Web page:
In 2002, a superhero film changed the landscape of blockbuster entertainment. It didn't spring forth from a vacuum, and you can argue (successfully) that Richard Donner's Superman, Tim Burton's Batman and even Stephen Norrington's Blade made great early strides in bringing superhero stories to the foreground of mainstream entertainment. Spider-Man wasn't the first great superhero movie, but it was the superhero movie that broke the genre out of the confines of "action" movies, and into the realm of the four-quadrant tentpole release. Spider-Man delivered the action and balanced that action with a cast of well-developed characters, an honest love story, and a romanticized portrayal of heroism that spoke to audience members of all ages, capturing the essence of the hero and only screwing up the little details, like Green Goblin's stupid-ass costume. Batman Begins brought the realism, but if Spider-Man hadn't brought the real emotion first, I doubt anyone would have been terribly invested in taking superhero cinema that one significant step further.
I love Spider-Man, and I am happy to defend this flawed but important motion picture against a sudden sea of detractors from a generation that, just ten years prior, embraced Spider-Man and made it one of the most successful movies of all time. Many of the people who deny Spider-Man's greatness prefer Marc Webb's recent reboot The Amazing Spider-Man, which I didn't particularly care for. I find it infinitely more flawed than Raimi's interpretation of the character, even if he does build his own webshooters this time. My response to The Amazing Spider-Man, and interest in setting the record straight about why the original film deserves to be remembered fondly, at the very least, led me and John Pavlich of the website Sofa Dogs to concoct a plan to record commentary tracks for every Spider-Man movie ever made, starting with Sam Raimi's first installment and continuing throughout the next month with Spider-Man 2, Spider-Man 3 and finally The Amazing Spider-Man, which was recently released on home video.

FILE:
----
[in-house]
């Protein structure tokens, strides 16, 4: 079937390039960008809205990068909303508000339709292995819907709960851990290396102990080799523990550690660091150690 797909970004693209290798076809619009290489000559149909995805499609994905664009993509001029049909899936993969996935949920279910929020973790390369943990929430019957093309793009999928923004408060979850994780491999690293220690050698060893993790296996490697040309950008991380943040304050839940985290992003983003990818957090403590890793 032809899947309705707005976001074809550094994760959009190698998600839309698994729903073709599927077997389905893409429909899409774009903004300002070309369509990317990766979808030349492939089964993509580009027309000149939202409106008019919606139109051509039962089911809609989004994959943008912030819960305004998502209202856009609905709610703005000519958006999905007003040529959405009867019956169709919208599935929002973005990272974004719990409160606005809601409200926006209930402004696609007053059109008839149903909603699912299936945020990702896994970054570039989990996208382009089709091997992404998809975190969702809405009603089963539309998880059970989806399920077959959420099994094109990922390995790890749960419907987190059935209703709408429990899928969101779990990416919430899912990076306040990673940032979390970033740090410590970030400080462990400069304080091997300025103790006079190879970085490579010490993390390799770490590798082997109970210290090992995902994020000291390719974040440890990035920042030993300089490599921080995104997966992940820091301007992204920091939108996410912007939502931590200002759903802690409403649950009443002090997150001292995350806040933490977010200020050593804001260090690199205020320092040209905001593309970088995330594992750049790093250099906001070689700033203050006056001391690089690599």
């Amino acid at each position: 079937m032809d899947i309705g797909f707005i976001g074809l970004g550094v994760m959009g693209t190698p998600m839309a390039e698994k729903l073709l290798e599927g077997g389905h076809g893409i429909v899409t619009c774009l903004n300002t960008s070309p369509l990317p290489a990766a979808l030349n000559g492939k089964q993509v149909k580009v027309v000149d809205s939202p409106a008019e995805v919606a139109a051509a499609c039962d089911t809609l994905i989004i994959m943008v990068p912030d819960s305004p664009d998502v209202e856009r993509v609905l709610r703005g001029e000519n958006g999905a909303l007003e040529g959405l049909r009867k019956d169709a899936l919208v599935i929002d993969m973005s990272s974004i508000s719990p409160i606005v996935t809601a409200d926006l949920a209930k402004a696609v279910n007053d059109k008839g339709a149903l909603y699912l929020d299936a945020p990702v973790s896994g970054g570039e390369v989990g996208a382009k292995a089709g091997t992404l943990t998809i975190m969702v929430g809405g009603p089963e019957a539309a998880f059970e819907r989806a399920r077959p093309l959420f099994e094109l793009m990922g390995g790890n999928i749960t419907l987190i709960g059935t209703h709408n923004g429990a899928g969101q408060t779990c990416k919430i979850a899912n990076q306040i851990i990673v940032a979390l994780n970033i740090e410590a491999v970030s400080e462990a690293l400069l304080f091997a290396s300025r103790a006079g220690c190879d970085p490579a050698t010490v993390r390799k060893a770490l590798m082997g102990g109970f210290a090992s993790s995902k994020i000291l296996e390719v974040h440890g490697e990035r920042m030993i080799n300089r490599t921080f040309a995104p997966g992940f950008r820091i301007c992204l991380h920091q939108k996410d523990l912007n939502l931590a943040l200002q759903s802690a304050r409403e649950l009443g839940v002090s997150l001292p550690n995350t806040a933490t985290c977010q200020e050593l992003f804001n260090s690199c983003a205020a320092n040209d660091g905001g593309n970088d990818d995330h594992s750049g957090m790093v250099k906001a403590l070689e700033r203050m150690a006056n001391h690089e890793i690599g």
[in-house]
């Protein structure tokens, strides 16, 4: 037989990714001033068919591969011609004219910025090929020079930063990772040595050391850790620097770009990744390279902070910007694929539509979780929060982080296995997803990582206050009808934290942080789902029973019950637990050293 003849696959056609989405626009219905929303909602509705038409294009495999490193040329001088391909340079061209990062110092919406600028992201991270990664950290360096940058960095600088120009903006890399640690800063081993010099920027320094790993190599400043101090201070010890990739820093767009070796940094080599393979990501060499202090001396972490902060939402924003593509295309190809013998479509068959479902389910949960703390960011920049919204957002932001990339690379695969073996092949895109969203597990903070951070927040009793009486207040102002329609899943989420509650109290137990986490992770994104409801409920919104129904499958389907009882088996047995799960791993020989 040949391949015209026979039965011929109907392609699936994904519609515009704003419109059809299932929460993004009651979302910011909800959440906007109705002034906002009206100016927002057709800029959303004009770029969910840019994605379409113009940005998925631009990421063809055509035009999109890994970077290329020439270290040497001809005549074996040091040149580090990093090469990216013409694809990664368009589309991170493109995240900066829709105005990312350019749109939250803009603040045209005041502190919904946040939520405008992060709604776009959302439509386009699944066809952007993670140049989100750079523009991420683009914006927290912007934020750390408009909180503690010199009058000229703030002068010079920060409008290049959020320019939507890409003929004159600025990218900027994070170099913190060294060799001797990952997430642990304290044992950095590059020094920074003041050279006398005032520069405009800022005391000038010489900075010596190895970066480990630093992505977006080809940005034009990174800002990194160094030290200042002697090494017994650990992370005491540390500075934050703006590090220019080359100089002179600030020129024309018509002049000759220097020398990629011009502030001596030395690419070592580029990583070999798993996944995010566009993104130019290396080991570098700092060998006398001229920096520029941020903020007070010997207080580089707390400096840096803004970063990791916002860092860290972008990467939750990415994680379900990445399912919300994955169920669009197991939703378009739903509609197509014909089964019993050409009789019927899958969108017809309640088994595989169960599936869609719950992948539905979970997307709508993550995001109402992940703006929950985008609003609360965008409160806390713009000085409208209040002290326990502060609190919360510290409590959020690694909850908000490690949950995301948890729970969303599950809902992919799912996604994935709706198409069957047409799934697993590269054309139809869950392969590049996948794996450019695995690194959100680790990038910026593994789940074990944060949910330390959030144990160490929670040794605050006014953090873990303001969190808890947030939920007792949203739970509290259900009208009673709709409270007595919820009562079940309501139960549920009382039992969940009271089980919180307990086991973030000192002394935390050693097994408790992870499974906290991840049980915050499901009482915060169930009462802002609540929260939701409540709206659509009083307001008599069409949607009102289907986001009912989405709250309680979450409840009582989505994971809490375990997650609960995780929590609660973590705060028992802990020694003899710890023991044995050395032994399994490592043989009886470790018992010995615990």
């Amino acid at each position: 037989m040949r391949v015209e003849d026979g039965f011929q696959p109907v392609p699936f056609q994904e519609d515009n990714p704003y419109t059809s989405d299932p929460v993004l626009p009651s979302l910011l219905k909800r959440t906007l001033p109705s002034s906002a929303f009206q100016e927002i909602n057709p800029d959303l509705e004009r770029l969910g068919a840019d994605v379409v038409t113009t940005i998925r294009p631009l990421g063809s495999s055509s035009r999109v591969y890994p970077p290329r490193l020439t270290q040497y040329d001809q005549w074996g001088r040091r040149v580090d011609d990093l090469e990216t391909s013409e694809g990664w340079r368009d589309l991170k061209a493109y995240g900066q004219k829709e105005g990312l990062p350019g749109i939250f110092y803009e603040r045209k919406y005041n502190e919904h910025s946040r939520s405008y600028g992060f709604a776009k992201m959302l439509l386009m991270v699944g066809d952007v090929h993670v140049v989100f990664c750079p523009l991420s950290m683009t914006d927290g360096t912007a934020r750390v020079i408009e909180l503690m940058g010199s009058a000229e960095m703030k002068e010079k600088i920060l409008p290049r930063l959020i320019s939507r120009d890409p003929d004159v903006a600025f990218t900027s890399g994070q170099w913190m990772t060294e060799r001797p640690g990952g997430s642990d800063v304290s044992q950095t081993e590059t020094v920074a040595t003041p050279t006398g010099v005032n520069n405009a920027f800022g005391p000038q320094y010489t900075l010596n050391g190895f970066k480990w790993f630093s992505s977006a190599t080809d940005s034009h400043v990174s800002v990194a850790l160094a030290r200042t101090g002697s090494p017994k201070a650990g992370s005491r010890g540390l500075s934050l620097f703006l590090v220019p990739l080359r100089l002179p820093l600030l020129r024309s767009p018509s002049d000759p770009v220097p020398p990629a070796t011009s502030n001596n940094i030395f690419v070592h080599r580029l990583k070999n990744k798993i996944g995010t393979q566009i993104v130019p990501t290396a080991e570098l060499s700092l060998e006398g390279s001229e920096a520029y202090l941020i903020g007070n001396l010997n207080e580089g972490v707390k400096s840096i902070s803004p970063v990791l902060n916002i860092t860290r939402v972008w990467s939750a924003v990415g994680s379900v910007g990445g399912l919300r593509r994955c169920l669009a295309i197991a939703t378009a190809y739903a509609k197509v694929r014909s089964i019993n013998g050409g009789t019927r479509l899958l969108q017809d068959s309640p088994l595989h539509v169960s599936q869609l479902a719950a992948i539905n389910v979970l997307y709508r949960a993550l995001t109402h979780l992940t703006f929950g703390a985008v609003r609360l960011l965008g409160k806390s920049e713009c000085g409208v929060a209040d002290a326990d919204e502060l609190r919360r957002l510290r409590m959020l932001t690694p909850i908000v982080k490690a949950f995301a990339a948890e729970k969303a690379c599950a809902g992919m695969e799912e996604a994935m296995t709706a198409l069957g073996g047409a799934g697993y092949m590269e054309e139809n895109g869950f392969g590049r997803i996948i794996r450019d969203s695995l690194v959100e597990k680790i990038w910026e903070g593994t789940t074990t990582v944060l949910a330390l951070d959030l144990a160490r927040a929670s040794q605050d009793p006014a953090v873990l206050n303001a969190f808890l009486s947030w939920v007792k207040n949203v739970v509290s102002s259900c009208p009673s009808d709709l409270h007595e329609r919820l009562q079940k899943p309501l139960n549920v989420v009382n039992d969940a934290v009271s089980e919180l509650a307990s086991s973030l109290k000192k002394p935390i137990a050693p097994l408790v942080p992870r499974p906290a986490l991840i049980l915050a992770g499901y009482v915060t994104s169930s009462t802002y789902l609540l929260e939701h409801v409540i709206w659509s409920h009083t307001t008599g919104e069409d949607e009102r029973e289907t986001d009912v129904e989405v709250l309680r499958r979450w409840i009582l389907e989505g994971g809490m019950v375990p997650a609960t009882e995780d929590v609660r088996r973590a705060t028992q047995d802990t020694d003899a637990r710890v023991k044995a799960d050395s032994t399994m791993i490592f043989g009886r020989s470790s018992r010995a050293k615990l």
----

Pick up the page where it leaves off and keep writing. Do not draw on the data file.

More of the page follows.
All you have to do is download the commentary here, gear up your own copy of Spider-Man and pause the film on the first black screen after the original Columbia Pictures logo. (You know, the one that looks like Annette Benning.) Then press "Play" simultaneously and listen to both of us reveal the complex history of the original Spider-Man feature film, discuss the film's success and popularity, single out the most interesting and problematic scenes in the film and compare and contrast Sam Raimi's version of the origin story with Marc Webb's. We have our own arguments, but we encourage you to continue the discussion on Twitter with both of us at @WilliamBibbiani and @JohnPavlich.
If your love for the original Spider-Man has waned, this is the commentary track for you. If you don't remember why it was such a big deal in the first place, the same applies. If you prefer The Amazing Spider-Man with all your heart, give it a listen, give us an opportunity to make our case, and then counter it with points of your own. We love movies. We love Spider-Man. We love Spider-Man. And we love to share our ideas about the art form of cinema with our readers. I hope to hear from you.
You can also download Bibbs' and John's commentary tracks for: